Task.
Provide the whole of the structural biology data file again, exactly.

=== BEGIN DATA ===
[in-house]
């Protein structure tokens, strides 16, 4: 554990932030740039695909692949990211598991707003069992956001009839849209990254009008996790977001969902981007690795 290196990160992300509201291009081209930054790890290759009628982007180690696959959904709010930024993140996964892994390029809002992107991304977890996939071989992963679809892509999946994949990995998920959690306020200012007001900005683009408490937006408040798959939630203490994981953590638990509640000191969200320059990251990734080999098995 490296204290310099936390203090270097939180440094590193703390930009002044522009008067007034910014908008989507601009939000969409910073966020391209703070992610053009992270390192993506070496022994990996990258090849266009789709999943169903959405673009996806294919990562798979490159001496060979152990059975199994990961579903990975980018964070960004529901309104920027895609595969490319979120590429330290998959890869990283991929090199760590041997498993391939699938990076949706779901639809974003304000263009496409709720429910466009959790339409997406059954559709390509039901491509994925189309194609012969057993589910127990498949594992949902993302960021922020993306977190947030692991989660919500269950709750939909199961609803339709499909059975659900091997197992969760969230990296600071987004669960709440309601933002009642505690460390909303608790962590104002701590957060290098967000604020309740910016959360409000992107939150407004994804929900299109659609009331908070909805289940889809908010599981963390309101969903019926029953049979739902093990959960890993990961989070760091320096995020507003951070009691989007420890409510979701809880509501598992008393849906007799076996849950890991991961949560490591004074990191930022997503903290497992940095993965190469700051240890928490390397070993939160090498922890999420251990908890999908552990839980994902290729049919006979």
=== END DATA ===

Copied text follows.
[in-house]
């Protein structure tokens, strides 16, 4: 554990932030740039695909692949990211598991707003069992956001009839849209990254009008996790977001969902981007690795 290196990160992300509201291009081209930054790890290759009628982007180690696959959904709010930024993140996964892994390029809002992107991304977890996939071989992963679809892509999946994949990995998920959690306020200012007001900005683009408490937006408040798959939630203490994981953590638990509640000191969200320059990251990734080999098995 490296204290310099936390203090270097939180440094590193703390930009002044522009008067007034910014908008989507601009939000969409910073966020391209703070992610053009992270390192993506070496022994990996990258090849266009789709999943169903959405673009996806294919990562798979490159001496060979152990059975199994990961579903990975980018964070960004529901309104920027895609595969490319979120590429330290998959890869990283991929090199760590041997498993391939699938990076949706779901639809974003304000263009496409709720429910466009959790339409997406059954559709390509039901491509994925189309194609012969057993589910127990498949594992949902993302960021922020993306977190947030692991989660919500269950709750939909199961609803339709499909059975659900091997197992969760969230990296600071987004669960709440309601933002009642505690460390909303608790962590104002701590957060290098967000604020309740910016959360409000992107939150407004994804929900299109659609009331908070909805289940889809908010599981963390309101969903019926029953049979739902093990959960890993990961989070760091320096995020507003951070009691989007420890409510979701809880509501598992008393849906007799076996849950890991991961949560490591004074990191930022997503903290497992940095993965190469700051240890928490390397070993939160090498922890999420251990908890999908552990839980994902290729049919006979």